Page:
For all this explanation, discussion, and analysis, I don’t know if it will ever work. I’m never going to invest (partially because schoolteachers and liquid assets mix like oil and water, which, for the record, doesn’t bother me, I knew what I was getting into when I declared a major). I would like to see this change the way our financial system works, though.  I revel in the idea that some guy or gal, or a group of people, came up with an idea, coded it, and changed the way the financial system operates forever. They literally created a new economy from the sweat of the brow, from the proper synapses firing. It’s like the genius in the garage building a revolutionary idea cliche. It’s just cool. Plain and simple. 

And with a quote, I’m out.

“If you build it, they will come.”

Tuesday Late Afternoon QuarterJack

The Packers defense has proven to be a more difficult match-up than anticipated this year.

Losing sucks. But the Packers “D” is a D.U.F.F.

I’m not going to feel good about Sunday’s loss. And we now only have one episode of Breaking Bad left (cue Vince Gilligan holding up a foam #1 finger). Needless to say, this next Sunday will be bittersweet not only because Walter White is going to die (there’s no way he can’t, right?), but also because us Packer fans have to sit on this loss for another week while I ponder the implications of Bears fans having an undefeated team.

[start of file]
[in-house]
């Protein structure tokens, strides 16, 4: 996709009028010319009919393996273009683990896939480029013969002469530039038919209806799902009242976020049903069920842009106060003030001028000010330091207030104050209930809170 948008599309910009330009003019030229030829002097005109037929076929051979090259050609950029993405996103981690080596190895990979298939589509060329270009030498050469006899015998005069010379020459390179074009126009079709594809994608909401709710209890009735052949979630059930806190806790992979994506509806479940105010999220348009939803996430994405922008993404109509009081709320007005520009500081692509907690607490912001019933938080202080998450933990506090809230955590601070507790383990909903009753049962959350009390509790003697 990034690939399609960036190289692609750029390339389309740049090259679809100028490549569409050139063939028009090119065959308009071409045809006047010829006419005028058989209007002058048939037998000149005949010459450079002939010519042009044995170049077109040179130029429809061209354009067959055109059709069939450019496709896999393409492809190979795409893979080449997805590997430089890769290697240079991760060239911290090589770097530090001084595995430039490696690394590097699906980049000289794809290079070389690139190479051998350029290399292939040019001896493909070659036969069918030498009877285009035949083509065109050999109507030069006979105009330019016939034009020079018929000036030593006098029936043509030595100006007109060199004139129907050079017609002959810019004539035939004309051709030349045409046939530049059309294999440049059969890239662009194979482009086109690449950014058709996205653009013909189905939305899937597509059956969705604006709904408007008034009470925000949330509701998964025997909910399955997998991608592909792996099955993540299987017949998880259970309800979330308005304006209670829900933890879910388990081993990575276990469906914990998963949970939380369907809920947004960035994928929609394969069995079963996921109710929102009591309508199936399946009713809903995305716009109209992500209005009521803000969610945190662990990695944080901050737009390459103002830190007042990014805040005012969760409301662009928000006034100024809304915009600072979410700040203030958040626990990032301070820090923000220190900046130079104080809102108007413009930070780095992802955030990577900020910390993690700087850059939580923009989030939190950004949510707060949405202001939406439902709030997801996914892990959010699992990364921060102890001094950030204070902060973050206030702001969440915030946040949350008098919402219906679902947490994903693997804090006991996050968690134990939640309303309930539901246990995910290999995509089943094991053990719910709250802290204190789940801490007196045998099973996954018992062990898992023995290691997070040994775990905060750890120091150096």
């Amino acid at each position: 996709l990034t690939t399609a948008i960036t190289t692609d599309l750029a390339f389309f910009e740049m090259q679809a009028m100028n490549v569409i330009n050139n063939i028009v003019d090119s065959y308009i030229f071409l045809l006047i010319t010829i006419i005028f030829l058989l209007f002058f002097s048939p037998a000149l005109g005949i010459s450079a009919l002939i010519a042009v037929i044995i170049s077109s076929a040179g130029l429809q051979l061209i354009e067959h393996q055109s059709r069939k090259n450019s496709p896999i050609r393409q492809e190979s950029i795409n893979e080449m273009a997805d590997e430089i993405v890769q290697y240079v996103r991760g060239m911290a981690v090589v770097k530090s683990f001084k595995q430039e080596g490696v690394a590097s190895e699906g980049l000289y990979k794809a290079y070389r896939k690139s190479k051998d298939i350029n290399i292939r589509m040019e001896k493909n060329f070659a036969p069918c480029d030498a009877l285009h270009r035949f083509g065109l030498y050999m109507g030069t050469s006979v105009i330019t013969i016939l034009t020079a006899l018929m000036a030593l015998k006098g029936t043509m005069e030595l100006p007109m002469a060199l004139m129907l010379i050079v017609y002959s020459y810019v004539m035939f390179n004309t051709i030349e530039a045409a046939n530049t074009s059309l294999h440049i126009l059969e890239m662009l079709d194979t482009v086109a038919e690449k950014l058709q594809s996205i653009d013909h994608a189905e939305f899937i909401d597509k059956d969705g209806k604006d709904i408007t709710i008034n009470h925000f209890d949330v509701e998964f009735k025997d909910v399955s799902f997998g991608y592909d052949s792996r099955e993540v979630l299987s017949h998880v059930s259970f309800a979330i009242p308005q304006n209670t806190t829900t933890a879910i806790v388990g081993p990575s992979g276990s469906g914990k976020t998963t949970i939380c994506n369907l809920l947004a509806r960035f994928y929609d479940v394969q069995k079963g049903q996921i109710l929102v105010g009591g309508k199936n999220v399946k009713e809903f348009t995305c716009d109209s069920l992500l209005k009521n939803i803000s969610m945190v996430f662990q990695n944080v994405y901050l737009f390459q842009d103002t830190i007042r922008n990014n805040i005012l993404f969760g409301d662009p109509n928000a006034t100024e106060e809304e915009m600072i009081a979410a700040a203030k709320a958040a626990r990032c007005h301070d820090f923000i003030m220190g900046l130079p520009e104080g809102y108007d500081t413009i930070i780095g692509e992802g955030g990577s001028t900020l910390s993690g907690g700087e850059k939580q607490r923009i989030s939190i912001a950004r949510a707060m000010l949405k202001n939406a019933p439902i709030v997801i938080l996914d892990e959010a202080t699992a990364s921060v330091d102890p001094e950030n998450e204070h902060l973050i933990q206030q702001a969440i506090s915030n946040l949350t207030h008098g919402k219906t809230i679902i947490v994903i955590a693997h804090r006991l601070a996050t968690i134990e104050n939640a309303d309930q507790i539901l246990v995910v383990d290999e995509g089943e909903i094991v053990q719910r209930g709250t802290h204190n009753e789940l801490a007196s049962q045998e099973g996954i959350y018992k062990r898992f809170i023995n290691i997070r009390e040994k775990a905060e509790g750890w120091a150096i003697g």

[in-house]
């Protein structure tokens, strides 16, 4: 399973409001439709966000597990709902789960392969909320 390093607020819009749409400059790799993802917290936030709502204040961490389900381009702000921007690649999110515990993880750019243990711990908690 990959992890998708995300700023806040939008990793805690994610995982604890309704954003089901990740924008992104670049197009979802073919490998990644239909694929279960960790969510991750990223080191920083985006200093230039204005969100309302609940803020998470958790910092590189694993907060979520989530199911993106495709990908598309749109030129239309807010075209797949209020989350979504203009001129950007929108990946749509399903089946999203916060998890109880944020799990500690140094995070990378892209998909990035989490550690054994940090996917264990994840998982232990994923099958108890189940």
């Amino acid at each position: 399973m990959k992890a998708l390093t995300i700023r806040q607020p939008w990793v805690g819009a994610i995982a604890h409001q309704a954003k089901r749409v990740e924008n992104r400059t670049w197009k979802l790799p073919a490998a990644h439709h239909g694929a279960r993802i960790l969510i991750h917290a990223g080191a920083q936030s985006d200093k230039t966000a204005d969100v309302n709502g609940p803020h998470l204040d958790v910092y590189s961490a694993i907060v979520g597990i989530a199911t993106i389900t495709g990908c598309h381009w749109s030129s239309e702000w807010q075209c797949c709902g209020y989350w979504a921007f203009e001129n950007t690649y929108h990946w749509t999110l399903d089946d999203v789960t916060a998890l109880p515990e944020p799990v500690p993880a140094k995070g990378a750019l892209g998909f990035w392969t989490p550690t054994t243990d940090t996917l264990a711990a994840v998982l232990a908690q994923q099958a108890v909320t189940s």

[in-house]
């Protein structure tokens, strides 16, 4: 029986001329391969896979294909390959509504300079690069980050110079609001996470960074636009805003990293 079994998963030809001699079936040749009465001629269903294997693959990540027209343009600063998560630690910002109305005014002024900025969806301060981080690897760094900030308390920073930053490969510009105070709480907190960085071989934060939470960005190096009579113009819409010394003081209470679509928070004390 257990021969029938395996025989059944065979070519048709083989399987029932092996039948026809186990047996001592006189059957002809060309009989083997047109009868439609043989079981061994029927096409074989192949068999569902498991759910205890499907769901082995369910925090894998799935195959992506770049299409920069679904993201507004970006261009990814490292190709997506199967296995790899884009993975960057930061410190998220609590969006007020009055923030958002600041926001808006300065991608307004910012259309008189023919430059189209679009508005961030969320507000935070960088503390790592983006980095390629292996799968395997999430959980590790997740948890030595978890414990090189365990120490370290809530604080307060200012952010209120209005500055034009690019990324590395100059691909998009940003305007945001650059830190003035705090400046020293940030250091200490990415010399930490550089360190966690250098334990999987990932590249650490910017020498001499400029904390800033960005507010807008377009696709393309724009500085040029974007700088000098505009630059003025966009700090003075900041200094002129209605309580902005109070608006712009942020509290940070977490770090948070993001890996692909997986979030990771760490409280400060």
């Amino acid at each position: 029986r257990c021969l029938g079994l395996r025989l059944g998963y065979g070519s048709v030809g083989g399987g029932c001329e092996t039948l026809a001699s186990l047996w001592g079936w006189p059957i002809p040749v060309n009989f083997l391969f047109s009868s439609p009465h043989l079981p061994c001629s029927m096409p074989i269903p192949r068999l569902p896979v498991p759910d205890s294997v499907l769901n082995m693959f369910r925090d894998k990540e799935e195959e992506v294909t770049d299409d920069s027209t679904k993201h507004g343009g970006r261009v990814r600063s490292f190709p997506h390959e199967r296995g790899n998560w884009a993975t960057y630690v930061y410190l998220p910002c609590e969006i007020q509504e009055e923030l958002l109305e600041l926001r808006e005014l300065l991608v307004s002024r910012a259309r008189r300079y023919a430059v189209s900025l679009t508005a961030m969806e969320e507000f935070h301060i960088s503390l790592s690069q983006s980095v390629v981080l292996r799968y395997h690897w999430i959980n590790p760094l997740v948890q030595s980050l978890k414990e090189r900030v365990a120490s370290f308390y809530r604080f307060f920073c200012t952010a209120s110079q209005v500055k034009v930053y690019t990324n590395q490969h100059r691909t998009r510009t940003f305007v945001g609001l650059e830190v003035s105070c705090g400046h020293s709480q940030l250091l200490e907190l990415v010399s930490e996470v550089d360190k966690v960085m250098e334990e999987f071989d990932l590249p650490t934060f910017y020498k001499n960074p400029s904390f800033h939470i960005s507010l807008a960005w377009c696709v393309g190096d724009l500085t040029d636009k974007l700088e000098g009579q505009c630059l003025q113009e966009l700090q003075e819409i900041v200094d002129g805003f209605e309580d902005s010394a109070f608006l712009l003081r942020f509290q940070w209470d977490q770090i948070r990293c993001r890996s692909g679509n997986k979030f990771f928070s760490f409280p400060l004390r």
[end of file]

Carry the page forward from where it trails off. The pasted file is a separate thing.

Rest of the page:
What is surprising (at least to me) thus far is how the 2013 Packers are being perceived, which is (actually, come to think of it, not surprising at all) that the 2013 Packers are carbon-copies of the 2012 Packers, notably the defense. While the Packers conceded 34 points to the Bengals, the break-down tells a different story–this is the story that you get when you actually watch the games. (When reading power rankings from national sportswriters, you must keep in mind that there’s no way they watched every minute of every game, which essentially  explains their incompetence). I found that the Packers fell 7 spots down to 12. These mean nothing to me (and, more importantly, to actual standings). They do, however, represent how the general fan views this team. They see 1-2, they see 34 points given up, they see a defense that gives up points easier than a high school boys basketball score keeper. But I say nay!  No way in hell is Miami a better team than Green Bay for the same reason there was no way a Kevin Kolb-led Arizona team at 3-0 was better than the 2012 Packers. Be logical about this.